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Is Retirement All That?

How Generation Unretired—"Gen U"—is finding true happiness.

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It used to be that fulfillment in later years meant finally checking out of the workforce and leaping into leisure bliss—retirement. But as you contemplate or experience retirement, are you not quite ready for this? Does the reduced mental stimulation make you antsy? Does unretiring sounding appealing? If so, welcome to “Gen U” or “Generation Unretired.”

Many are finding retirement anticlimactic and the infamous “gold watch” a false panacea—wanting a renewed sense of purpose. This is at the core of the unretirement trend. You may be redefining your happiness by wanting to return to work and engage with colleagues again. If so, you’re not alone.

A growing segment of the 75 million Baby Boomers is blazing the trail of what I call “Gen U,” for generations to come. Many are staying put in their jobs longer, too. And for good reason. Yes, life expectancy and the average retirement age has risen. But there is much more. Baby Boomers are finding more fulfillment in their daily lives by continuing to work at some level.

Is this you?

A Meaningful Journey

While some Gen U-ers choose to work for monetary reasons, many are driven by deeper reasons, namely improved social well-being. According to a RAND study and the Rand Review, meaningful work is a core reason why older adults are putting off retirement. In the company’s American Working Conditions Survey, more than half of retirees said they would work in the future for the right opportunity.

If you’re feeling the desire to keep your mind active, mentor others, stay relevant, continue to make contributions to society, or enjoy the camaraderie of working with others—get ready, as you might have just entered an exciting new chapter in your life.

Pop quiz: How many people have you asked about their retirement who quickly described it as “too boring?" There is inherent wisdom in their response, as the risk of depression during retirement is real. Studies like those conducted by the London-based Institute of Economic Affairs and other groups point to the critical value of staying mentally and physically active in later years.

An Empowering Direction

Baby Boomers didn’t get to where they are by following the lead of others. It’s no wonder that if you fall into this demographic, you might already be blazing the trails of the newly empowered Gen U. You’re taking your destiny into your own hands. If you're sitting on the sidelines, feeling any regrets, perhaps it's time to experiment. There's no harm in trying.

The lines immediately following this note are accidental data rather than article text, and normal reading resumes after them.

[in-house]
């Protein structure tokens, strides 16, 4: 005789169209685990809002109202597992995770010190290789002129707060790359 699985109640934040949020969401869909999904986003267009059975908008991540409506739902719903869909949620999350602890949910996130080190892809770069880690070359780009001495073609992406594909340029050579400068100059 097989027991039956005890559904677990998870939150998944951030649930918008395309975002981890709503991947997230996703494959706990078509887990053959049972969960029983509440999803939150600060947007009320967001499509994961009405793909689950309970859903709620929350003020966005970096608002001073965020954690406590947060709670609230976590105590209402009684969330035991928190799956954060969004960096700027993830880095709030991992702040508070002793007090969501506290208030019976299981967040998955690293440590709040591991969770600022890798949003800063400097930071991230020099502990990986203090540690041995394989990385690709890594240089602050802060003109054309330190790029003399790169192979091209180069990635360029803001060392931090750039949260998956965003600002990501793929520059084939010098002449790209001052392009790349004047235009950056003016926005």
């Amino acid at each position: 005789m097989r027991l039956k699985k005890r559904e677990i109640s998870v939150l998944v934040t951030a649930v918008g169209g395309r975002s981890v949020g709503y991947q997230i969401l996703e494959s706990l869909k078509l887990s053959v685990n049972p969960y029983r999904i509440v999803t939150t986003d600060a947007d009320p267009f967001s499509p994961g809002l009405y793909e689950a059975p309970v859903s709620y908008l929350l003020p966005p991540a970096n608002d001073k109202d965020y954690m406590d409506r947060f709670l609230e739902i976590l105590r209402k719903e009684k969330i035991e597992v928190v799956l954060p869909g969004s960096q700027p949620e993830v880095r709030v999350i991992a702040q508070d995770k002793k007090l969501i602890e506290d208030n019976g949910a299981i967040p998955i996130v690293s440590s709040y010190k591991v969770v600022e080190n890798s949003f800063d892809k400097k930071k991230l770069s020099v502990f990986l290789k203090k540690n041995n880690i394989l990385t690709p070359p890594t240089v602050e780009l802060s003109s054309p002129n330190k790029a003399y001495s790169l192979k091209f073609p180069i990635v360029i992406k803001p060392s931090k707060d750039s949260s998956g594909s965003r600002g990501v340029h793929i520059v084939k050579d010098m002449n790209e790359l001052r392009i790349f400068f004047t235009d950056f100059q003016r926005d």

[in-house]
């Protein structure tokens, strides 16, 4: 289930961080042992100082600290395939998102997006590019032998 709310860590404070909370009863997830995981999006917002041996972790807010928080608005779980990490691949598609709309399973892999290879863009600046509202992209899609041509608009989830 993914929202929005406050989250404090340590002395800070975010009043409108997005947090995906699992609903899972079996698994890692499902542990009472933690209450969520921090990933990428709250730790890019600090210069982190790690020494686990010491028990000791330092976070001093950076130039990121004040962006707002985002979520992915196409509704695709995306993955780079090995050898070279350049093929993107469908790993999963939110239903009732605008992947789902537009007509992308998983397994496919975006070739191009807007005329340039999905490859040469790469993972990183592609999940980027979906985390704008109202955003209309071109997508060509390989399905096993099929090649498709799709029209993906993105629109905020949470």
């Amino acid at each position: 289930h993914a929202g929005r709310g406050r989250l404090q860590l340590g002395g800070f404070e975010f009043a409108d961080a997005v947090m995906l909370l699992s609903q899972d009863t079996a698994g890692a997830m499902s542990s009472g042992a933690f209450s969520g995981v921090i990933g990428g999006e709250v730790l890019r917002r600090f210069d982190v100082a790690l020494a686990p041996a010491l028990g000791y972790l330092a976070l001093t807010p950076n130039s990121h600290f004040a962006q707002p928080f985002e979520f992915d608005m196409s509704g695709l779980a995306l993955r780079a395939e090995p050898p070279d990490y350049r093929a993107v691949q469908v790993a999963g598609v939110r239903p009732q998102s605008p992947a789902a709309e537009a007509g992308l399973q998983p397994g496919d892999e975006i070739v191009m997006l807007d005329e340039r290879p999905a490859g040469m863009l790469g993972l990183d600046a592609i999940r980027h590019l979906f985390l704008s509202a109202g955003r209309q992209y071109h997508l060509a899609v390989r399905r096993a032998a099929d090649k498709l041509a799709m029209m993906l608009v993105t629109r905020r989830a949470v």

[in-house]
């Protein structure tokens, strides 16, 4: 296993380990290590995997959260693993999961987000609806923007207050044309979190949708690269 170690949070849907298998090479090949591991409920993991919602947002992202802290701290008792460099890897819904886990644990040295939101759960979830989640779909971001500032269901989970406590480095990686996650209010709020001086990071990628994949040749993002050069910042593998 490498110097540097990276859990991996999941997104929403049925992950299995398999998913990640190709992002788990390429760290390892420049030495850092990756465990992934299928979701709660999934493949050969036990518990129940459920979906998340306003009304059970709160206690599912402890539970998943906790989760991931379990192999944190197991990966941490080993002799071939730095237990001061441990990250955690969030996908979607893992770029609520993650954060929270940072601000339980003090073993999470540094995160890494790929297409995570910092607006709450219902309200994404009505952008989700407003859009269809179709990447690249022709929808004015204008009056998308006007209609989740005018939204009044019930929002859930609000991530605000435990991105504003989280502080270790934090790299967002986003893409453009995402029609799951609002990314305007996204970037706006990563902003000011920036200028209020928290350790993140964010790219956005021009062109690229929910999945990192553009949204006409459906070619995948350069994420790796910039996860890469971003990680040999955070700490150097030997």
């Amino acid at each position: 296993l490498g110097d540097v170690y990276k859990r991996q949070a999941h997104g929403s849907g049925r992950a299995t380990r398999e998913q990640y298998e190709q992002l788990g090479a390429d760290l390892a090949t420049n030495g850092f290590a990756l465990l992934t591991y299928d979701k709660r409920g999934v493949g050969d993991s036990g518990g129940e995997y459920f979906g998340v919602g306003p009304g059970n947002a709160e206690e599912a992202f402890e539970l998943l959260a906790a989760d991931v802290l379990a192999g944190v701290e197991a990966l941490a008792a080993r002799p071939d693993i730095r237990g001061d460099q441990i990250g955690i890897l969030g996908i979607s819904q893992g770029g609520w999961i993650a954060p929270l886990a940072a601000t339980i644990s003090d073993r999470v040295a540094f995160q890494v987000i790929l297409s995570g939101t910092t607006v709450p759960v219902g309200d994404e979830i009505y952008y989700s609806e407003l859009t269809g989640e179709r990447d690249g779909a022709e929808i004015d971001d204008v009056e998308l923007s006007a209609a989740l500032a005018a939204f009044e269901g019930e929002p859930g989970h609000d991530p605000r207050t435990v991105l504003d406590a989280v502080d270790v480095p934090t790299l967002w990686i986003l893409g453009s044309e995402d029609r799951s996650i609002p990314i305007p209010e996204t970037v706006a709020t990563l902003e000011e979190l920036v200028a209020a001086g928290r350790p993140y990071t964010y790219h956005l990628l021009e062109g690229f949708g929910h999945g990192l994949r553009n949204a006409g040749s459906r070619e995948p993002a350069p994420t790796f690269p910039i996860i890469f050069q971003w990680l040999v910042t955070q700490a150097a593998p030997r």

It's okay to challenge former cultural norms that are unhealthy. Why not pursue activities and passions that make you feel vibrant and alive? Gen U is about taking control over one’s life, a key factor in creating happiness.

A new career

If retirement left you feeling disconnected or lacking purpose, working again can reignite that sense of engagement. RAND reports that two-thirds of older workers said they were doing useful work and felt satisfaction over a job well done.

This can also be a great time to find contentment in a new career path. In a survey by Home Instead, Inc., the majority of both those approaching retirement and those who have returned to work said they will change or have changed industries.

Learning: a lifelong journey

“Anyone who stops learning is old, whether at 20 or 80. Anyone who keeps learning stays young.” —Henry Ford

For many, intellectual curiosity is a never-ending pursuit—and that can grow with age. For example, the demographics at college campuses has shifted. You may want to pursue a certification or a certain skill set for greater marketability. Online classes make it easy for busy Gen U-ers to pursue higher learning. Adding educational credentials can feel like a breath of fresh air at this phase of life.

Changing perceptions

Worried your peers will think you’ve fallen on hard times by returning to work? If so, consider that the shift to Gen U has already taken place:

  • Adults 65 and up are better educated and more financially stable than in the past. AARP says the average income of retirement-age workers jumped by 63 percent after adjusting for inflation, from $48k to $78k, from 1985 to 2019. Work is often a personal choice, their report says.
  • A RAND survey found that 71 percent of Americans ages 66-69 have adequate resources to retire.

Most of all, remember, this is about you, not them!

Working on your terms

Flexible work arrangements have made it easier for you to keep working while finding life balance. There are part-time, consulting, and temporary opportunities to consider. And many staffing firms that value your experience can market you. Running your own business may be an option, too, especially with the abundance of digital tools available.

Finally, companies faced with worker shortages need experienced talent with strong communication skills and emotional intelligence, often key strengths of Baby Boomers. It’s not uncommon for employers to try and recruit their retirees to their team!

When I first wrote about Generation Unretired 10 years ago, the trend was just beginning. The stereotypical “grandmother” wearing a bun in a rocking chair is long gone. The only thing she may rock today is a great blazer and jeans, while she leads a team meeting. The trend is not stopping anytime soon.

Is it time for you to redefine your own happiness as you un-retire?

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